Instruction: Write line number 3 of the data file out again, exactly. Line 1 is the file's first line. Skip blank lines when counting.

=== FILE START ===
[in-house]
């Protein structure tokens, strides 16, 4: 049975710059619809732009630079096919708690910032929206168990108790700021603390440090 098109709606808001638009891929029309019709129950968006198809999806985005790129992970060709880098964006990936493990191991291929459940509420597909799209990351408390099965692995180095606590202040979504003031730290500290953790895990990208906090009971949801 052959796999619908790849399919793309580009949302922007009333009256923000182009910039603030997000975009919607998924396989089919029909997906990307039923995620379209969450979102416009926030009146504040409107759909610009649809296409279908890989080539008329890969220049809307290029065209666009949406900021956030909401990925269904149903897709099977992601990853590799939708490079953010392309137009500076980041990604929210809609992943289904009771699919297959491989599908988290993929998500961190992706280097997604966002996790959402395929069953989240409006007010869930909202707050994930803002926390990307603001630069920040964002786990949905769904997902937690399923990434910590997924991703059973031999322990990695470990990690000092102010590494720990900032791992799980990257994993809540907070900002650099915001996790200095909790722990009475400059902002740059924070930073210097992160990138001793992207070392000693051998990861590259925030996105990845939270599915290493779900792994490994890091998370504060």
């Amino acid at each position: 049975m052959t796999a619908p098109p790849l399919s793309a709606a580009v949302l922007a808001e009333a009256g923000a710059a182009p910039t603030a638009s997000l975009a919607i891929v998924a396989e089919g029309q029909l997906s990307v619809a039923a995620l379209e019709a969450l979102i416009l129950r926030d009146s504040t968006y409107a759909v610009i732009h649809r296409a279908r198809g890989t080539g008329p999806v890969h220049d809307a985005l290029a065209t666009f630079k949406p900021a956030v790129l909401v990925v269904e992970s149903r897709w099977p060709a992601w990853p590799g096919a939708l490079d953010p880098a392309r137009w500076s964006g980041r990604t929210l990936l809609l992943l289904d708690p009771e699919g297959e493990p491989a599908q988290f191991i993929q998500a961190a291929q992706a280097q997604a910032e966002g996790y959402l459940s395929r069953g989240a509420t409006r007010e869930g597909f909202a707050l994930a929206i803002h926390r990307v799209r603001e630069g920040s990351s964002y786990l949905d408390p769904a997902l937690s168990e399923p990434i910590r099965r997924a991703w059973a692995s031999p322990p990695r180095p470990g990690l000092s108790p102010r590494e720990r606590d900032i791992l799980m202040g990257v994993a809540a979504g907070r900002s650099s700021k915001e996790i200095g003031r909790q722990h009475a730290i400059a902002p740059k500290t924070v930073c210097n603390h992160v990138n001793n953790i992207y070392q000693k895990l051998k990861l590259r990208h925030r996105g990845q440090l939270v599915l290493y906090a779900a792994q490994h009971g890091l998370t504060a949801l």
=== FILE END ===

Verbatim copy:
């Amino acid at each position: 049975m052959t796999a619908p098109p790849l399919s793309a709606a580009v949302l922007a808001e009333a009256g923000a710059a182009p910039t603030a638009s997000l975009a919607i891929v998924a396989e089919g029309q029909l997906s990307v619809a039923a995620l379209e019709a969450l979102i416009l129950r926030d009146s504040t968006y409107a759909v610009i732009h649809r296409a279908r198809g890989t080539g008329p999806v890969h220049d809307a985005l290029a065209t666009f630079k949406p900021a956030v790129l909401v990925v269904e992970s149903r897709w099977p060709a992601w990853p590799g096919a939708l490079d953010p880098a392309r137009w500076s964006g980041r990604t929210l990936l809609l992943l289904d708690p009771e699919g297959e493990p491989a599908q988290f191991i993929q998500a961190a291929q992706a280097q997604a910032e966002g996790y959402l459940s395929r069953g989240a509420t409006r007010e869930g597909f909202a707050l994930a929206i803002h926390r990307v799209r603001e630069g920040s990351s964002y786990l949905d408390p769904a997902l937690s168990e399923p990434i910590r099965r997924a991703w059973a692995s031999p322990p990695r180095p470990g990690l000092s108790p102010r590494e720990r606590d900032i791992l799980m202040g990257v994993a809540a979504g907070r900002s650099s700021k915001e996790i200095g003031r909790q722990h009475a730290i400059a902002p740059k500290t924070v930073c210097n603390h992160v990138n001793n953790i992207y070392q000693k895990l051998k990861l590259r990208h925030r996105g990845q440090l939270v599915l290493y906090a779900a792994q490994h009971g890091l998370t504060a949801l």